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Playhouse Makeover | How We Painted Our Plastic Playhouse

I’ve had my eye out for a playhouse for our daughter. I knew we didn’t want to spend a lot of money on it, and was in the market for something reasonable and used. Then, a few weeks ago, our neighbor asked us if we would like to have the little plastic playhouse that had been sitting in their yard for a month. Um, YES! It seems like in our neighborhood, toys like this get inherited from neighbor to neighbor, and this little house was no different. The neighbor next to them had passed it along for their 3-year-old daughter, but unfortunately, she was just not interested in playing with it. I mean, when you have two big brothers like she does, a playhouse isn’t exactly as exciting as racing down the driveway on scooters or jumping with your big bro on the trampoline! But for our 3-year-old, it quickly became one of her favorite things.

Needless to say this playhouse has some miles on it. My neighbor had power washed it, which was a bonus for me, but there were a couple layers of paint from previous makeovers that gave this beauty a very special look. Our daughter didn’t seem to mind, but...well, the gears were turning in my head of how to make this look super cute.

As I was scrolling Pinterest looking for tutorials and inspiration, my daughter looked over my shoulder, saw a picture of a painted playhouse and said, “MOMMY! Can you make my playhouse like THAT!? With a black roof, and white walls, and a pink door and blue windows? And a number 4. Actually, can it say 4 dollars??”


I could hardly say no to that kind of enthusiasm! Especially since that is exactly what I was planning to do anyway! Well, except they don't make dollar-sign house numbers...


The project didn’t go exactly as planned, nor did it turn out perfectly. And I fully realize that this may need to be touched up or repainted every once in a while, but it’s a whole lot better than before!


Here’s how we did it…

How to Paint a Plastic Playhouse


Materials:

How we did it:


First, I used a bucket of warm, soapy water and the brush we use to wash the cars to scrub down any grease, dirt, and debris from the outside of the playhouse. This was fun because the kids helped! Make sure this dries completely before you move on to the following steps.


Wipe down the areas you plan to paint with a dry paper towel or cloth to make sure you get any remaining moisture or dust before you start painting.

I started by taking the playhouse apart to paint but quickly realized this was ill-fated. It was so much easier leaving it together and painting that way because I could see which areas were exposed and needed to be covered. Not to mention it was more comfortable for me than bending over. You can either take it apart or leave it together depending on how much painting you want to do. We only painted the outside of the house, so I didn’t need access to the inside to paint. I also recommend setting up in an area with no wind or breeze, because so much of my paint blew away when I was spraying out in the yard. I moved everything into our side garage, made sure it was ventilated, and wore a mask.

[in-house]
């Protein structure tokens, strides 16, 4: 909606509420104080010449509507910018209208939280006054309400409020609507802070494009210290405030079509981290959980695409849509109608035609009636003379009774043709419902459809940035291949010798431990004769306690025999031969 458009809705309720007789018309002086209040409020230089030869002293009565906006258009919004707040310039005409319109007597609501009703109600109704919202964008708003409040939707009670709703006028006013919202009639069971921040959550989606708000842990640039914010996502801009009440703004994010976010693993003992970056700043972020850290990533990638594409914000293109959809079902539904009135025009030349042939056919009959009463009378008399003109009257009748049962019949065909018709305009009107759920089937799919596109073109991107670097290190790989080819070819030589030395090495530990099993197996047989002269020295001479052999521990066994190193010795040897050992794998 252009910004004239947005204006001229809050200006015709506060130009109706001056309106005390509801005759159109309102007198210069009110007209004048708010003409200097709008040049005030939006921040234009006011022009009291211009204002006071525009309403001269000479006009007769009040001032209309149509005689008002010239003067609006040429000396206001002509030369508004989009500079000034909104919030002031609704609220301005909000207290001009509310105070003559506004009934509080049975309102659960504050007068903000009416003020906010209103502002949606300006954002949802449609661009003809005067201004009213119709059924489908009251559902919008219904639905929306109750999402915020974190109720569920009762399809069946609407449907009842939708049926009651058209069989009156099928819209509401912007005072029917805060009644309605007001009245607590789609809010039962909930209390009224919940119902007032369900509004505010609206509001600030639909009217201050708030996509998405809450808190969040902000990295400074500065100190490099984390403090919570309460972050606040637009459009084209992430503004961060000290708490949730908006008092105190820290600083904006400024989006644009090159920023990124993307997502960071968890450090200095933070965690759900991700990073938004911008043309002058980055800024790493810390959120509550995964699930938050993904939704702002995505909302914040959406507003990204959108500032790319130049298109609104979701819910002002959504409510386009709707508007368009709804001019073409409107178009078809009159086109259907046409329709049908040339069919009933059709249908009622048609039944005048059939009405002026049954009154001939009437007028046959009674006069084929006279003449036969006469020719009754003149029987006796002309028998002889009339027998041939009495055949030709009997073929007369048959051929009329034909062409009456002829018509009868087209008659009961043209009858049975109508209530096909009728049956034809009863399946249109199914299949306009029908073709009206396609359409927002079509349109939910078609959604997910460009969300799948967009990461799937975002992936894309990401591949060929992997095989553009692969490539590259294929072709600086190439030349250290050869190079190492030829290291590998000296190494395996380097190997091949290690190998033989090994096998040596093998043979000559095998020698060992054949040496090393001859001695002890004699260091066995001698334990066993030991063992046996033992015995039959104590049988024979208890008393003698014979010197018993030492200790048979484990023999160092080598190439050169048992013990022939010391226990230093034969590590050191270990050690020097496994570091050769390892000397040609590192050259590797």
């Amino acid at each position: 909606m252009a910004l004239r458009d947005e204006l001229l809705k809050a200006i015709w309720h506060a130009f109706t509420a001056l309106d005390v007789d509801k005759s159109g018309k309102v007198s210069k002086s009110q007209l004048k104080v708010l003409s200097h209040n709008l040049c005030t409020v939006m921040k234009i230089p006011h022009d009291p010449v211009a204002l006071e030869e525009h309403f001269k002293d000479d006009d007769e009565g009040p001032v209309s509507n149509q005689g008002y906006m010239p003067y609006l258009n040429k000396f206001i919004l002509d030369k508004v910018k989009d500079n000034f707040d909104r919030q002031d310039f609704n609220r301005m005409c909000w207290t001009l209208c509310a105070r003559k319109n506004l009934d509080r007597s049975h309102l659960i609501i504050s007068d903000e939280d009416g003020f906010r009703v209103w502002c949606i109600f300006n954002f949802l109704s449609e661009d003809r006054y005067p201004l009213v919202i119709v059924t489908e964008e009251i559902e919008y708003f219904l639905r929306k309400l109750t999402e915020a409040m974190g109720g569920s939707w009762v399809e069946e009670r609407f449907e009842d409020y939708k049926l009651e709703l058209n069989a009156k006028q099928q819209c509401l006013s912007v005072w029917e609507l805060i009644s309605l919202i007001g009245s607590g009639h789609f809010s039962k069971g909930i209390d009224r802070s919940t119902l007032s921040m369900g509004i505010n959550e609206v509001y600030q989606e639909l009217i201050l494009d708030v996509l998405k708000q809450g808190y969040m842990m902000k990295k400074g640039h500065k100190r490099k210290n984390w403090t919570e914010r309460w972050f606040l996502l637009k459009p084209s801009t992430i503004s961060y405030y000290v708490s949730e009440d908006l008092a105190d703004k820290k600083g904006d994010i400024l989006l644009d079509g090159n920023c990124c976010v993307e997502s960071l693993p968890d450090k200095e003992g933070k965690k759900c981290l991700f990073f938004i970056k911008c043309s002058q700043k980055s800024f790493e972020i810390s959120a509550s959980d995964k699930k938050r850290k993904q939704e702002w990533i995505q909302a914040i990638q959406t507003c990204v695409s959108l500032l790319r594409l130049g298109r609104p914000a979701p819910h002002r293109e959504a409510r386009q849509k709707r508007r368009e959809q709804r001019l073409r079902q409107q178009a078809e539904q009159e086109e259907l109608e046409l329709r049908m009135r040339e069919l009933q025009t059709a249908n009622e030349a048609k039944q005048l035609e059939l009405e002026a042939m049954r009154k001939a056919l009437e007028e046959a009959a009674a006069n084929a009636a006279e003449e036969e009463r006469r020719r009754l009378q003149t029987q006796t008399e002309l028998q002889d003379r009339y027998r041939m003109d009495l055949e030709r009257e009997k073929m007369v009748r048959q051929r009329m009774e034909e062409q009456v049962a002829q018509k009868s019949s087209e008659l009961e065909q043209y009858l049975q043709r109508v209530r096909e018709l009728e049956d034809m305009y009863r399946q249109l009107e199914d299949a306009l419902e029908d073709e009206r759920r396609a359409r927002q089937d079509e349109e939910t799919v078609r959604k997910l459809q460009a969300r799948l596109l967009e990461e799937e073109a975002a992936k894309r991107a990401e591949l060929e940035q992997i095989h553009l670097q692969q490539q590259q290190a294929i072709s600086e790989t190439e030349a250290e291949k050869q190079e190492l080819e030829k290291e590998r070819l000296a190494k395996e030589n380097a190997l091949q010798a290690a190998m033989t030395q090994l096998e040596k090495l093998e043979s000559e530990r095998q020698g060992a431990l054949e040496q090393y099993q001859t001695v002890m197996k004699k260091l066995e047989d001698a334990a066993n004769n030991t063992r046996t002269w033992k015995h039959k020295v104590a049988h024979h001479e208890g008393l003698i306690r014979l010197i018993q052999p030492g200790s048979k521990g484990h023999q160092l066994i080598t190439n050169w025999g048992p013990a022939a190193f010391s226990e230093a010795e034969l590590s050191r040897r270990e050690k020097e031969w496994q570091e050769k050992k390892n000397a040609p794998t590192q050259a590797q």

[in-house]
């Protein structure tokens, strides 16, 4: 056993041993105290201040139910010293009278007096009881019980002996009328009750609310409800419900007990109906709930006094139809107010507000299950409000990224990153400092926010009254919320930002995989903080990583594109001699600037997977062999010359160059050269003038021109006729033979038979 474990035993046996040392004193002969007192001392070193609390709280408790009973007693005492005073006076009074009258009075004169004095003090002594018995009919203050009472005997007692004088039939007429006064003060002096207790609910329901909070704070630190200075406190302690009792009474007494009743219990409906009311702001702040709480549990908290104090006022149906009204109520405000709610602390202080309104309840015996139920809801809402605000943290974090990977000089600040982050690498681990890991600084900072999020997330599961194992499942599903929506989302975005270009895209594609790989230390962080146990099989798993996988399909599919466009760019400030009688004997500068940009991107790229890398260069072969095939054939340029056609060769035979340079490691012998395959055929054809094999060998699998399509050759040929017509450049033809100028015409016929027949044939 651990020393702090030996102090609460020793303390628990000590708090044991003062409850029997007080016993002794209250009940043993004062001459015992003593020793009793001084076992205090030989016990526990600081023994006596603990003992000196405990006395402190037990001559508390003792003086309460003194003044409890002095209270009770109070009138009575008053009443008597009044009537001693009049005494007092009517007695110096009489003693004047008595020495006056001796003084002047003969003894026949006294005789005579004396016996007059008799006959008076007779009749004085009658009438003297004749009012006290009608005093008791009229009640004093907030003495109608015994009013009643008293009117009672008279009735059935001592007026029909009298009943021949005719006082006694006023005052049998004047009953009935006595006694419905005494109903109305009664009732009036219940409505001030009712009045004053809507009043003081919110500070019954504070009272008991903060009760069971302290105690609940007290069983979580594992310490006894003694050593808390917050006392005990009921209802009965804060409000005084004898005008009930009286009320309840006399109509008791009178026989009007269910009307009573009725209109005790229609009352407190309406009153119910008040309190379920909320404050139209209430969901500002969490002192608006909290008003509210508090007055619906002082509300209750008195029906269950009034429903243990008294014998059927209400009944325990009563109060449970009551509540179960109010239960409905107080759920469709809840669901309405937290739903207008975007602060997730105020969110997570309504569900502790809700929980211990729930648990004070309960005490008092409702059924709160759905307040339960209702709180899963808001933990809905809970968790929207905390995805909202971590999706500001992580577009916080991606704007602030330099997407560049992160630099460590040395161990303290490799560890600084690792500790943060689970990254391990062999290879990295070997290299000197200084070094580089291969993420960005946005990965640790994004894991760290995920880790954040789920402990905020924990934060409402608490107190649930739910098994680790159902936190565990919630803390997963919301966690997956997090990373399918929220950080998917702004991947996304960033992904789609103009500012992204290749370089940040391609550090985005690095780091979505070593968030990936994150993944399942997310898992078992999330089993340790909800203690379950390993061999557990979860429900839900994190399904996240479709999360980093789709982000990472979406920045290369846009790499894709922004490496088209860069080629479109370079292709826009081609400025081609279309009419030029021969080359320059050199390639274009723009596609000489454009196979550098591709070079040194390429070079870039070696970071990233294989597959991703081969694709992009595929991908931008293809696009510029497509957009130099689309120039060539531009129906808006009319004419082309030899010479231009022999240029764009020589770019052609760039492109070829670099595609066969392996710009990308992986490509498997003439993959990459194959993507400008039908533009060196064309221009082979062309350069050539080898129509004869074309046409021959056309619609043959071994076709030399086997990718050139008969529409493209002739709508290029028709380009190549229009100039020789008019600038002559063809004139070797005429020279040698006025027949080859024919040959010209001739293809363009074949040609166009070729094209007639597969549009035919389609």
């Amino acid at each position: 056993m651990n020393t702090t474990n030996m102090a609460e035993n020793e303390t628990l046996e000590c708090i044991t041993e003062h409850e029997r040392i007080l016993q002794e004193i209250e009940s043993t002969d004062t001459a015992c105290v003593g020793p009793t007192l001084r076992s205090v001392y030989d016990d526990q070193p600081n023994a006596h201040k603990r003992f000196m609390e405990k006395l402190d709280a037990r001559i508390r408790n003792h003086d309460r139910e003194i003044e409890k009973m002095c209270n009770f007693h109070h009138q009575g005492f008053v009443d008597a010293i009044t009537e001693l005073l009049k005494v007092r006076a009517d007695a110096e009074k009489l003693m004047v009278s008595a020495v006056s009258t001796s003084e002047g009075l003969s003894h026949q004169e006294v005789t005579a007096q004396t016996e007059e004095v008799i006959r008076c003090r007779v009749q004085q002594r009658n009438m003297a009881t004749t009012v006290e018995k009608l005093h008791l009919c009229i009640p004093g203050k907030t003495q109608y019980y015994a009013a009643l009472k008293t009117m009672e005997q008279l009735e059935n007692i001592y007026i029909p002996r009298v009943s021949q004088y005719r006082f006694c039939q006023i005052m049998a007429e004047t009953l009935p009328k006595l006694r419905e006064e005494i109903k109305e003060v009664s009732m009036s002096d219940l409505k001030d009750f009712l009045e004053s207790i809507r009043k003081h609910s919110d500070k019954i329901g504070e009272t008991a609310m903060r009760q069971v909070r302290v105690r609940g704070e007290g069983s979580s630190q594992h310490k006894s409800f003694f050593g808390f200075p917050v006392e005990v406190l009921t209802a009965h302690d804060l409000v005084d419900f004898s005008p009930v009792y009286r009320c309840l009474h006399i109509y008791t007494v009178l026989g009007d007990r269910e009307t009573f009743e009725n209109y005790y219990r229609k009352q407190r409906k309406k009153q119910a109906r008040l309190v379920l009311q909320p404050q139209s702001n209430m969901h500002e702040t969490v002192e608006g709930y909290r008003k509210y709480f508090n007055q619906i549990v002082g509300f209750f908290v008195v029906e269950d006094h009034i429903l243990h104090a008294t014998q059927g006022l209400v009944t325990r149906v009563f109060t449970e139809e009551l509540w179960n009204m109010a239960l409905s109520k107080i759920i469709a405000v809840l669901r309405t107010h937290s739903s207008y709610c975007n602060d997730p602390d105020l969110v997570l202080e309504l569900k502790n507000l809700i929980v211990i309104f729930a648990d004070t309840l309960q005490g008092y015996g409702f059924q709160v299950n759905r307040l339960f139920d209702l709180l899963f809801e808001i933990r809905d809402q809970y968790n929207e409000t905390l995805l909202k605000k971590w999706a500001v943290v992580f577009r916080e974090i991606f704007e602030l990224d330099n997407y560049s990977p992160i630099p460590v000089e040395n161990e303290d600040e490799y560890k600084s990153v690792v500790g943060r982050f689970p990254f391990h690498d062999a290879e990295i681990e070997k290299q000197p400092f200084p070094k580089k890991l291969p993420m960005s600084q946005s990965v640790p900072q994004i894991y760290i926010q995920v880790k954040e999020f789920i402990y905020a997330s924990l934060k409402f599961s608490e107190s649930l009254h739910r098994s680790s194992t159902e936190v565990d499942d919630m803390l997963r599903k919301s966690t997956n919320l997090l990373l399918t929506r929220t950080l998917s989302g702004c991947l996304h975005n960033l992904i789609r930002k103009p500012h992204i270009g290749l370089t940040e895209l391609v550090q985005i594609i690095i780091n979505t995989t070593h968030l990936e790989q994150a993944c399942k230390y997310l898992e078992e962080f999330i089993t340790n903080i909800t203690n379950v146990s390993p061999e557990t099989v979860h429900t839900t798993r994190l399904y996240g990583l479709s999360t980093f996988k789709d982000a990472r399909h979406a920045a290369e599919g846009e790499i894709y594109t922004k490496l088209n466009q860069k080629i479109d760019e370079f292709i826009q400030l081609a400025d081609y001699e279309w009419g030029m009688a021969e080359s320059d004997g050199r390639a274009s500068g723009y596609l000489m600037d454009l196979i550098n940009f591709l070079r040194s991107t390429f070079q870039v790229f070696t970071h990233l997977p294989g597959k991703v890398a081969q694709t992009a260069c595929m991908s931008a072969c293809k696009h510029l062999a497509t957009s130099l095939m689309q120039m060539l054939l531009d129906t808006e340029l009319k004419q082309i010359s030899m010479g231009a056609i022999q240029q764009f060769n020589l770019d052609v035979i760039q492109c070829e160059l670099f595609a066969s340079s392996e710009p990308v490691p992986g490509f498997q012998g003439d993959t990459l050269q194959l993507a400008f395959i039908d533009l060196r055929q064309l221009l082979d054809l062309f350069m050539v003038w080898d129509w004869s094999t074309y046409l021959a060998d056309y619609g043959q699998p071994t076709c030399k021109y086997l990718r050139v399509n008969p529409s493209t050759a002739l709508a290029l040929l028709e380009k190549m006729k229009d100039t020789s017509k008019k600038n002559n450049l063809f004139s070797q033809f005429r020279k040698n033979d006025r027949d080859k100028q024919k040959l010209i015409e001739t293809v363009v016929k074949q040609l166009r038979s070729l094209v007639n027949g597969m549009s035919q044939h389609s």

Here is approximately how much paint I used (way more than I expected):

To paint, I removed the roof and set it aside. I sprayed several coats of the glossy black on these. Then, I painted the windows vintage blue and the door pink blush. I did not bother taping anything off at this stage. I did have some issues with the paint bubbling because it reacted with whatever kind of paint was used by the previous owners. I don't think this would be an issue at all if you were starting with unpainted plastic. Here is what the roof looked like after the first coat.

Once the windows and door were completely dry, I covered each window flap in a plastic grocery bag and covered any exposed areas with masking tape. I was worried this would peel the paint off, but I had no issues. I also covered the door in a sheet and did my best to tuck it around the edges so I could paint the walls. After they were all covered (I should mention that we tried to find a way to remove the doors and windows for painting, but could not), I did about 3 coats of the gloss white on each side. It could probably still use one more coat, but I ran out of paint and wasn’t about to run out to get more. You can add a clear protective coating at this stage if you want to, I was sick of painting, so I called it a day.

The hard part here was waiting for everything to dry so I could take all of the bags off and put it back together!

We finished it off with a fancy, vintage glass doorknob. After trying to screw the knobs into the existing hole, Kyle decided super glue would do the trick, so it is glued on. If it falls off, I’ll glue it again, but it seems pretty sturdy! We also superglued the house number to the side because the hardware that came with it wasn’t going to be long enough to reach the threads of the number.

Last, Kyle drilled screws into the plastic to secure the shiny doorbell, and it was done!

I added a random plant pot from our patio, a tiny eucalyptus wreath tied on with jute, and our old welcome mat to complete the look. I’m so excited to have a cute little house to look at, and our daughter could hardly tear herself away from playing with it after we got the bell installed! I’m probably going to lose my mind listening to the dinging, but I think she will get so much enjoyment from it all! The total cost of this playhouse makeover was around $100, which I know is less than the cost of a brand new one, not to mention this is way cuter anyway!

This project was inspired by Lolly Jane.


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